Effects of Photoperiod (light) on Weanling Pig Performance - A summary

by 5m Editor
10 February 2003, at 12:00am

By Christina Wiggins, MU Animal Sciences student - Weaning time is stressful for every animal. Large amounts of stress can be damaging to an animal's future performance. During this time there is a high potential for morbidity and mortality. To lessen the adverse effects of stress on weanlings every precaution should be taken to make the transition as easy as possible.

The length of the photoperiod (light) can have a significant effect on the performance of weanling pigs

It has been shown that pigs experience a decrease in feed intake shortly after weaning. The decrease in feed intake is associated with atrophy and inflammation of the small intestine.

Damage to the small intestine can cause health problems and a decrease in nutrient absorption. It has also been discovered that weanling pigs do not start eating during the dark periods of the day. A study was conducted in the Netherlands to observe the effects of an extended photoperiod on feed intake and energy metabolism of weaned pigs (Bruininx et al., 2002).

Two groups tested
Two groups of twenty pigs each were assigned to one of two lighting schedules: 8 hours light with 16 hours dark and 23 hours light with 1 hour dark. After removal from the farrowing house the pigs were placed in climate controlled respiration chambers. These specially designed pens are capable of maintaining a constant temperature and humidity and a means of measuring heat production and energy metabolism. Feeders constructed to minimize spillage were placed on scales for measurement of feed consumption, and pigs were allowed unrestricted access to feed and water.

During the first 48 hours of the experiment the pigs were filmed to determine the time before visiting the feeder, and scales were placed under the feeders to measure the amount of feed consumed during these visits.

Both groups began the experiment in darkness. Total trial time was two weeks. During the first week no significant differences were seen between the two groups, though several trends were noticed. During the second week the pigs receiving 23 hours of light performed better than those only receiving 8 hours of light.

Average daily gain
Average daily feed intake of the 23-hour pigs was 1.56x10-5 pounds per day higher than the 8-hour pigs, thus average daily gain was also higher for the 23-hour group.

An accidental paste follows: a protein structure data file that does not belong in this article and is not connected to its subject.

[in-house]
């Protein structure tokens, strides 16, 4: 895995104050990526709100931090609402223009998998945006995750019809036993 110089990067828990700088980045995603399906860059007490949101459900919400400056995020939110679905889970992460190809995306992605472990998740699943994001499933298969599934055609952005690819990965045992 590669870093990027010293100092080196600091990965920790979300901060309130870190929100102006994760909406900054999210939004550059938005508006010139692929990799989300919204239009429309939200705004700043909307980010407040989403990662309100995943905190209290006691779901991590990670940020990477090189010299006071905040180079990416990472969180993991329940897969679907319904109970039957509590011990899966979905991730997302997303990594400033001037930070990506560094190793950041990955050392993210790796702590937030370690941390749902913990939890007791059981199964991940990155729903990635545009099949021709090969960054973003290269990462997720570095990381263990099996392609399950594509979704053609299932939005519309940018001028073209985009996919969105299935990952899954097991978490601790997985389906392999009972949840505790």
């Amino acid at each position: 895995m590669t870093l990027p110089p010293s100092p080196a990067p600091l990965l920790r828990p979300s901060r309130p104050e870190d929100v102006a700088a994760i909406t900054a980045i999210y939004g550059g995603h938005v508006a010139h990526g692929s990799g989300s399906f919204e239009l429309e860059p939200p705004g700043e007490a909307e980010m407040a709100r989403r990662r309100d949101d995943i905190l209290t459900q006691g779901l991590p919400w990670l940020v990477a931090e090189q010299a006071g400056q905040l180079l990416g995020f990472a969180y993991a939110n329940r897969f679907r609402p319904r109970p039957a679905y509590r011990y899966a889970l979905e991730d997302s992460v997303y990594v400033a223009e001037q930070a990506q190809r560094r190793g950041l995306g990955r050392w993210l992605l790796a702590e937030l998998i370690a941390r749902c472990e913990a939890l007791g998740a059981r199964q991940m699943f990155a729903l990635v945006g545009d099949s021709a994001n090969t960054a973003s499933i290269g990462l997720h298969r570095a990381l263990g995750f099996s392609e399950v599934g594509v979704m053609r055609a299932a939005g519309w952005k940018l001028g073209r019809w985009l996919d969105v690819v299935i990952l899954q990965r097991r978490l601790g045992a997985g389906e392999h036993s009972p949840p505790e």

Feed efficiency was higher during the second week for the 23-hour pigs, though when averaged over the entire trial length was not significantly different between the groups.

Video records of the pigs during the first 48 hours of the experiment revealed no difference in the time of the first visit to the feeder or the moment of the first feed intake.

Energy intake and metabolizability
Differences in energy intake and metabolizability (energy left after losses to feces, urine and gases divided by energy consumed) were similar to those seen with feed intake. The 23-hour pigs had a 3.2% higher metabolizability than the 8-hour group. The 23-hour group also had higher energy retention as protein or fat and a higher hourly feed intake when compared to the other group.

The trend of a lower feed intake of the 8-hour group may have impaired digestive function of the pigs due to an atrophy of the small intestine. Because the small intestine is not working to its potential the pigs would not be able to efficiently digest their feed, resulting in the decrease in metabolizability and retention of energy as protein or fat. The damaged intestines would also increase their maintenance energy requirements because more energy is required for the repair of the gut wall.

In summary
The effects of a prolonged photoperiod can have an influence on average daily feed intake, average daily gain and feed to gain ratios. When using these values as an indicator of the health of weanlings, lighting schedules can have a strong influence on the performance and post-weaning health of the pigs. This study demonstrated that the amount of time a pig spends in the light could affect their feed intake, energy metabolism and health, and leaving the lights on a little longer is a simple management practice.

Bruininx et al. A Prolonged Photoperiod Improves Feed Intake and Energy Metabolism of Weaned Pigs. Journal of Animal Science, 2002, 80:1736-1745

Source: AgEBB, Swine Production News, Christina Wiggins, University of Missouri Animal Sciences student - Jan 2003